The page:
American Literary Studies: A Methodological Reader gathers together leading scholars of American literature to address the questions of methodology that have invigorated and divided their field: the rise of interdisciplinarity and the wealth of theoretical methods now available to the critic of American literature. Their engagement with these issues takes a unique form in this book: Each scholar has chosen a methodologically innovative essay, which he or she then introduces, explaining why it is both exemplary in its approach and central to the issues that most engage American literary scholarship today. The book includes both an introduction to the controversial interdisciplinary methods that have made American literary studies such a vibrant field, as well as groundbreaking scholarship on topics as diverse as James Fenimore Cooper, minstrel songs, and Lakota Indian stories.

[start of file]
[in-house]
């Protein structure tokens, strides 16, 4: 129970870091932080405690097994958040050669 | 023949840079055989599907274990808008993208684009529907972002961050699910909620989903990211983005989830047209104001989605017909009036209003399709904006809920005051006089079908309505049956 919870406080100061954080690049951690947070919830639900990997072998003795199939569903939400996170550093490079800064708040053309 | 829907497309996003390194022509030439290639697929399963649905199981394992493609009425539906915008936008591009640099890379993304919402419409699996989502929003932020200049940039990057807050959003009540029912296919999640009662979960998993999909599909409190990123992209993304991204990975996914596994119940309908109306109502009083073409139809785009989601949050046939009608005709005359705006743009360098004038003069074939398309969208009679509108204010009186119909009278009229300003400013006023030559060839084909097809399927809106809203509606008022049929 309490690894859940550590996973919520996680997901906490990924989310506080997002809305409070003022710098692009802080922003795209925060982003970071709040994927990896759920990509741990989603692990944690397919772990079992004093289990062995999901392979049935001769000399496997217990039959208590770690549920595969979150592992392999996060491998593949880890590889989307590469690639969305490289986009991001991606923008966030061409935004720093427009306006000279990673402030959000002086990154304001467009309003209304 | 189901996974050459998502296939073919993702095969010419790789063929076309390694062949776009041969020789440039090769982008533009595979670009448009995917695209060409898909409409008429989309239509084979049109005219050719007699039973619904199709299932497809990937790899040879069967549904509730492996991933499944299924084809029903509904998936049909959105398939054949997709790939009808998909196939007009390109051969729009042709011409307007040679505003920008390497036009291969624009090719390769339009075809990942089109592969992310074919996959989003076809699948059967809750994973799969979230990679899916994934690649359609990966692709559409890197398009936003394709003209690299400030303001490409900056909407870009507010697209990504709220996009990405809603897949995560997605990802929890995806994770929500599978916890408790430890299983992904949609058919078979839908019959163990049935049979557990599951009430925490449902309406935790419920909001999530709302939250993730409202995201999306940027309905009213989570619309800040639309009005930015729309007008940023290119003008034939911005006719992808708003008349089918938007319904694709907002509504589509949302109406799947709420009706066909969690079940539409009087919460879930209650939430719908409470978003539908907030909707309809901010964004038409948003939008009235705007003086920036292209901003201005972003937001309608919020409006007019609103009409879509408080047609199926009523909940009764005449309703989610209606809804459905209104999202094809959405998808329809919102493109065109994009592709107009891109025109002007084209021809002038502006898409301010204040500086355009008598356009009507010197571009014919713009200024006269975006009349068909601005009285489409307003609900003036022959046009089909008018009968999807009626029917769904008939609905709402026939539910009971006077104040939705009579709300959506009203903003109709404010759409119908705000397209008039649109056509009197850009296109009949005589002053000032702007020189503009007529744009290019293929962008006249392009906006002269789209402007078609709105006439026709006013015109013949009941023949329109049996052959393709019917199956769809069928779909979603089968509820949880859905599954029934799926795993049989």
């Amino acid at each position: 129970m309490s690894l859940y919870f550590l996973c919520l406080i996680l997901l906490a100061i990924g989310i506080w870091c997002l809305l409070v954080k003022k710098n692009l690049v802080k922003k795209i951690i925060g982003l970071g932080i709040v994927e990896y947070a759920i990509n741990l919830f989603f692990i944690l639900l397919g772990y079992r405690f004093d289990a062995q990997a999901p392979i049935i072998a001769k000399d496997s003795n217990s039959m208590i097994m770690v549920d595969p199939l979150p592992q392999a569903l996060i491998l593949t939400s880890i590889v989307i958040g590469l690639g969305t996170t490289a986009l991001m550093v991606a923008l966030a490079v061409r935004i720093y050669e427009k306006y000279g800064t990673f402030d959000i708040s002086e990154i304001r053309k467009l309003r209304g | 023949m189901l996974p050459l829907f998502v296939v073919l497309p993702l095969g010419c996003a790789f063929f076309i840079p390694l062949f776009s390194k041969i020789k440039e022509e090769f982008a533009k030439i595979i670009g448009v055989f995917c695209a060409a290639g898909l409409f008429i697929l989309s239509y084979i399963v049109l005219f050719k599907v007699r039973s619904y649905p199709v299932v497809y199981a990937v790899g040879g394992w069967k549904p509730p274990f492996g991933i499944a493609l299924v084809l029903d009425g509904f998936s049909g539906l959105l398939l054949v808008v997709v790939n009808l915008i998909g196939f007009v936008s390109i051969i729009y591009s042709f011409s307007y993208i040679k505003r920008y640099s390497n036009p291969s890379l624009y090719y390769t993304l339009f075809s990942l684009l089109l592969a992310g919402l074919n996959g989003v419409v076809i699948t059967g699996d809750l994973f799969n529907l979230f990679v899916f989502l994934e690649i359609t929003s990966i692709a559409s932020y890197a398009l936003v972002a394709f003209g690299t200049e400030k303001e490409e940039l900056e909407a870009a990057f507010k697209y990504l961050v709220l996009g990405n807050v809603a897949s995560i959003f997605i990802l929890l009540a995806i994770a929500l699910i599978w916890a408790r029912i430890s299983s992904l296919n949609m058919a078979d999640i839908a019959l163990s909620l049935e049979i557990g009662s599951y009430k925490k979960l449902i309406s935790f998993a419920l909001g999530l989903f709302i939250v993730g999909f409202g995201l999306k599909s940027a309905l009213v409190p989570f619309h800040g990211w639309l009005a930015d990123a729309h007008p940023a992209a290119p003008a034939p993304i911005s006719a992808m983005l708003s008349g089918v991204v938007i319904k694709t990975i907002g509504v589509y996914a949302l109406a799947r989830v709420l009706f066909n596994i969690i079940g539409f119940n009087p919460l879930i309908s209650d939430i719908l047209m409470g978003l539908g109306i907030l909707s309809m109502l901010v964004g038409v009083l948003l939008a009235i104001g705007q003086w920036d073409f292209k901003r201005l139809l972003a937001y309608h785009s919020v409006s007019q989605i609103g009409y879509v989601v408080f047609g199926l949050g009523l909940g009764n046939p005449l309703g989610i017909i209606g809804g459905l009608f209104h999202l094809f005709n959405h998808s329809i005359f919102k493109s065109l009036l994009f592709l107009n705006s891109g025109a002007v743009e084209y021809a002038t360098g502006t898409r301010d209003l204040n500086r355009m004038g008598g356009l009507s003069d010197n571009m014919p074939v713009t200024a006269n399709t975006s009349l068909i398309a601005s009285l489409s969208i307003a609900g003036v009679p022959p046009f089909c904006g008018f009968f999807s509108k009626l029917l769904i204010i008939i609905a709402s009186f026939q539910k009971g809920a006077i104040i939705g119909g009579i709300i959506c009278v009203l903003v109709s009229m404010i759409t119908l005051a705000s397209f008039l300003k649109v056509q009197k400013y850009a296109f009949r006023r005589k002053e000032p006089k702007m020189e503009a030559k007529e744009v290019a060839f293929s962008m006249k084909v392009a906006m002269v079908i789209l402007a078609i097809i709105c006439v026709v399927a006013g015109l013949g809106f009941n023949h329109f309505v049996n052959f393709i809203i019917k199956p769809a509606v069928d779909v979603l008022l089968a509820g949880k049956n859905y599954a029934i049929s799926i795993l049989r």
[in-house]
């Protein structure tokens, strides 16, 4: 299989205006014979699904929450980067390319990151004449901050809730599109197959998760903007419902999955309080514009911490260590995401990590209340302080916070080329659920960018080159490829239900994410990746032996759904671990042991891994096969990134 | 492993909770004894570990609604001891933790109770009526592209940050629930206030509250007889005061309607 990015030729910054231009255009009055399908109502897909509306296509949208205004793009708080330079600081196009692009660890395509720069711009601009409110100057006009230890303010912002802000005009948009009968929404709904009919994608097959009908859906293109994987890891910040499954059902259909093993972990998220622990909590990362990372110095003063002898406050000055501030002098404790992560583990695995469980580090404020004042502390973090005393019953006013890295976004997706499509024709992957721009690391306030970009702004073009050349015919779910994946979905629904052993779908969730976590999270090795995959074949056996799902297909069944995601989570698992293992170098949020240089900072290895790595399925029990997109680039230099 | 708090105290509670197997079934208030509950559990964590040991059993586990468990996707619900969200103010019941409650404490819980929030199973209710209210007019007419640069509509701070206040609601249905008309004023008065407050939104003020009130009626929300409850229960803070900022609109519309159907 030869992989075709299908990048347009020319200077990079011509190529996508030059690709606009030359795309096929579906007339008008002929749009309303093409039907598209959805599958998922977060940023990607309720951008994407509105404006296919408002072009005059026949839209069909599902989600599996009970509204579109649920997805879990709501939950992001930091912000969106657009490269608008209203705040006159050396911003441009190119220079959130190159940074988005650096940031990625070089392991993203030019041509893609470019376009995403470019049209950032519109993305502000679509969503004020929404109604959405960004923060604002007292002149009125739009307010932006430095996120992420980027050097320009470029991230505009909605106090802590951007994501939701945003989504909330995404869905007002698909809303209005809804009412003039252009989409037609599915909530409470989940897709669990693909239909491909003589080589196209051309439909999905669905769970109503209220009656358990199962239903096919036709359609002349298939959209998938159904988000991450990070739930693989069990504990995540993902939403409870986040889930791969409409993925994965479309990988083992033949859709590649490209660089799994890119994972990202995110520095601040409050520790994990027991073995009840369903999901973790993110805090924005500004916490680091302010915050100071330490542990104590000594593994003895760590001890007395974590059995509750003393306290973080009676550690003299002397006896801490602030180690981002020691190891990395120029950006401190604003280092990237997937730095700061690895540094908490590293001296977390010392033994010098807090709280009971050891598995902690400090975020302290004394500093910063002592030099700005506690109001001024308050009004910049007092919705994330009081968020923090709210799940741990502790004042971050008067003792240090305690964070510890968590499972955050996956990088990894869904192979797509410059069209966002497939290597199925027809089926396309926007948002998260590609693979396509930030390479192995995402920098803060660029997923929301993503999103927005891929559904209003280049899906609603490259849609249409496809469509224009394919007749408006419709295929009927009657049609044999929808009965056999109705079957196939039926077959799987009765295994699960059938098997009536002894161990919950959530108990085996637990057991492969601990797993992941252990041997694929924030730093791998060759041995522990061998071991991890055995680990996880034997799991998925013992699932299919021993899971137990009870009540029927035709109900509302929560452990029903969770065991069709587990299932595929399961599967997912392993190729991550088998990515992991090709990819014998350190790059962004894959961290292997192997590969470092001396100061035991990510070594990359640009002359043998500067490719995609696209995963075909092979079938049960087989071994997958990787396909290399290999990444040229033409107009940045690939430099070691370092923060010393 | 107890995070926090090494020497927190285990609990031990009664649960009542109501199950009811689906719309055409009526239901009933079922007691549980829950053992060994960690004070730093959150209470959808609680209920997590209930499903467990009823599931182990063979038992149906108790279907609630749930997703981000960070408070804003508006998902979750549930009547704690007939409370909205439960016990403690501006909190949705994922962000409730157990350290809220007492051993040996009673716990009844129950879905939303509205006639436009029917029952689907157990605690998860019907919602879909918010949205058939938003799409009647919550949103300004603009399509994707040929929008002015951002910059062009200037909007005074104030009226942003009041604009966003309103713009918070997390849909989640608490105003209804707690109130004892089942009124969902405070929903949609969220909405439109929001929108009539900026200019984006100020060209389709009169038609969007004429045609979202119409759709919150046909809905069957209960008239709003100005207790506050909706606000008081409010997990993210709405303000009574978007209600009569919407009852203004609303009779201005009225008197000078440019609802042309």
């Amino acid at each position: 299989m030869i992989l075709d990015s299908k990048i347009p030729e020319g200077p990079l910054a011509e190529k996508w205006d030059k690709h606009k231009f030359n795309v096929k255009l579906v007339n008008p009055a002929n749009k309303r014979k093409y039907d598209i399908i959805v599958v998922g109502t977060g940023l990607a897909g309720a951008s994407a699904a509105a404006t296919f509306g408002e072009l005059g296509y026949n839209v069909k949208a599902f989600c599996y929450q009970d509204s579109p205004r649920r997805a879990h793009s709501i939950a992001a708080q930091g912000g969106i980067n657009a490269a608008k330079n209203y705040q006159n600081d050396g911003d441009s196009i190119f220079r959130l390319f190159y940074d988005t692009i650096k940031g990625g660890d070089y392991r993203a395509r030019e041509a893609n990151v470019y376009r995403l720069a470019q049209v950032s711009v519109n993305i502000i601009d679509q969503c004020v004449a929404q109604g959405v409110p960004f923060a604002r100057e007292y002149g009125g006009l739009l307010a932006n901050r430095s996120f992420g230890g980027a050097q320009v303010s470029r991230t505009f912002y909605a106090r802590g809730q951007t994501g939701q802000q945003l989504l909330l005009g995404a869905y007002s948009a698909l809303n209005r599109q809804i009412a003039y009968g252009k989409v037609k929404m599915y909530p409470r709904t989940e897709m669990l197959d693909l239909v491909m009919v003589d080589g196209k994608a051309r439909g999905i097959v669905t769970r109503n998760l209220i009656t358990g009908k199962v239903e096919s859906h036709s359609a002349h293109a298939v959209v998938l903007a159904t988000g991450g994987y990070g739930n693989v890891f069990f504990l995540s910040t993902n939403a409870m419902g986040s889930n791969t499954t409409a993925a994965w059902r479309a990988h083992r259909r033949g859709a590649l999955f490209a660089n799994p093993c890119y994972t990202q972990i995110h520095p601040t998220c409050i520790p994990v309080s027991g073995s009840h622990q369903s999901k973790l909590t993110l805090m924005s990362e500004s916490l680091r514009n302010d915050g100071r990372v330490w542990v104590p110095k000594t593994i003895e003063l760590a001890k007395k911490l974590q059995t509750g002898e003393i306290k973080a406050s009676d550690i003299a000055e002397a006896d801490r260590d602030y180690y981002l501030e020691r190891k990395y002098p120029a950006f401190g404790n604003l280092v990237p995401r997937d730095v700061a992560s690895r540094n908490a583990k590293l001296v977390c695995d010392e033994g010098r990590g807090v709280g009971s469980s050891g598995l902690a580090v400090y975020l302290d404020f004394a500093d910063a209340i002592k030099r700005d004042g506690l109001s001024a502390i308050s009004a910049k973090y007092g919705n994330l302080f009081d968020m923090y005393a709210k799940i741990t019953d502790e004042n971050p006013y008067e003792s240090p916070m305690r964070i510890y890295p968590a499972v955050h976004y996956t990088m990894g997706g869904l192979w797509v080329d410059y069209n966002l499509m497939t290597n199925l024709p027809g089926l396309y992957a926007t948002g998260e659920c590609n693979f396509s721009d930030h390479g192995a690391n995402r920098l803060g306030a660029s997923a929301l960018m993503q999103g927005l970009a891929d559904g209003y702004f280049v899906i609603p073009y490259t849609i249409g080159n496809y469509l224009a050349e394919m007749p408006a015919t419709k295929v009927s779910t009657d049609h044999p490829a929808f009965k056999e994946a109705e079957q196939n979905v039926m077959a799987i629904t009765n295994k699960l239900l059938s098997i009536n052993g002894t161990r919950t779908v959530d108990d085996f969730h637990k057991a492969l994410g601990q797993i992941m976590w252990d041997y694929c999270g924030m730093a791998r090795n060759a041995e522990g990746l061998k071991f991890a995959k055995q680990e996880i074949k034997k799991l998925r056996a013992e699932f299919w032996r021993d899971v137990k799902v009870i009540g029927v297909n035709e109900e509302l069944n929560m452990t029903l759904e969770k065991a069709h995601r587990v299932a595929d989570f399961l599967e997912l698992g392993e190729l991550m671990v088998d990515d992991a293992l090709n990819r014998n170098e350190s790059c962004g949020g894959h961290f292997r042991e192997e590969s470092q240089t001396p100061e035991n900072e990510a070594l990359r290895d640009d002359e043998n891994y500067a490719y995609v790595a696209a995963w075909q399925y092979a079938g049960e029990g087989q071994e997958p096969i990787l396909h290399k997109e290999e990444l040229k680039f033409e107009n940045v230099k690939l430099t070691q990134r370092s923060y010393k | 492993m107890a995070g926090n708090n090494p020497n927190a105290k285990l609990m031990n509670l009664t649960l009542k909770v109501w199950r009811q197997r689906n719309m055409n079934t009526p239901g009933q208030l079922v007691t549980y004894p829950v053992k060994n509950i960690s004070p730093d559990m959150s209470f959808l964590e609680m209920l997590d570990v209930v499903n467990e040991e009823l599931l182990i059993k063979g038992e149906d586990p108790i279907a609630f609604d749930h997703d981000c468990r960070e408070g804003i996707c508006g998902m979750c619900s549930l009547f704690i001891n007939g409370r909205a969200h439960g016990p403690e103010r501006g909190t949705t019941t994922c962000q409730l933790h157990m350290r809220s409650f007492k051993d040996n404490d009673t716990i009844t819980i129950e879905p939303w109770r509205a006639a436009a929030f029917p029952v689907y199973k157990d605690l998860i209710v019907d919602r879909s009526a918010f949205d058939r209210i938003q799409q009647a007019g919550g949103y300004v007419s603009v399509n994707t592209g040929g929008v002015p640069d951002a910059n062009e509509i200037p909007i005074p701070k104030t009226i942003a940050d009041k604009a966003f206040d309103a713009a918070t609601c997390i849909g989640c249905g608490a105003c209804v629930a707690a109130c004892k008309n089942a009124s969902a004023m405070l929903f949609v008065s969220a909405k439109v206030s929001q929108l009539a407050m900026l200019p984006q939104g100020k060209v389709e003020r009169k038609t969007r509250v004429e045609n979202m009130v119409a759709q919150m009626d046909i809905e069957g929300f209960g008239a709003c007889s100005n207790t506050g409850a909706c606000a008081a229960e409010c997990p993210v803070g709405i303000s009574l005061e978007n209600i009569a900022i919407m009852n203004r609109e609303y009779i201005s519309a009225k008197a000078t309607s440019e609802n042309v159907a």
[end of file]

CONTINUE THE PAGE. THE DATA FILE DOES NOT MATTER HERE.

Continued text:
This volume has been designed to serve as a starting point for teachers and students to explore the fundamental questions of American literary scholarship: What does “method” mean in literary studies? Which texts should it study? What makes literary study unique? What should literary scholarship do? American Literary Studies argues that these questions can only be answered through a discussion of the interdisciplinary methods currently in use by scholars today. Finally, an original introduction by Michael A. Elliott and Claudia Stokes explains why questions of method are crucial to American literary studies and how past scholars of American literature have tried to answer them.
Contributors include: Lauren Berlant, Russ Castronovo, Wai Chee Dimock, Ann duCille, Michael A. Elliott, Frances Smith Foster, Elaine A. Jahner, Rob Kroes, Arnold Krupat, Paul Lauter, Marilee Lindemann, W. T. Lhamon, Jr., Christopher J. Looby, David Palumbo-Liu, Roy Harvey Pearce, Lora Romero, Ramón Saldívar, Carroll Smith-Rosenberg, Werner Sollors, Claudia Stokes, Claudia Tate, Paula A. Treichler, Priscilla Wald, Michael Warner, Laura Wexler, Sau-ling C. Wong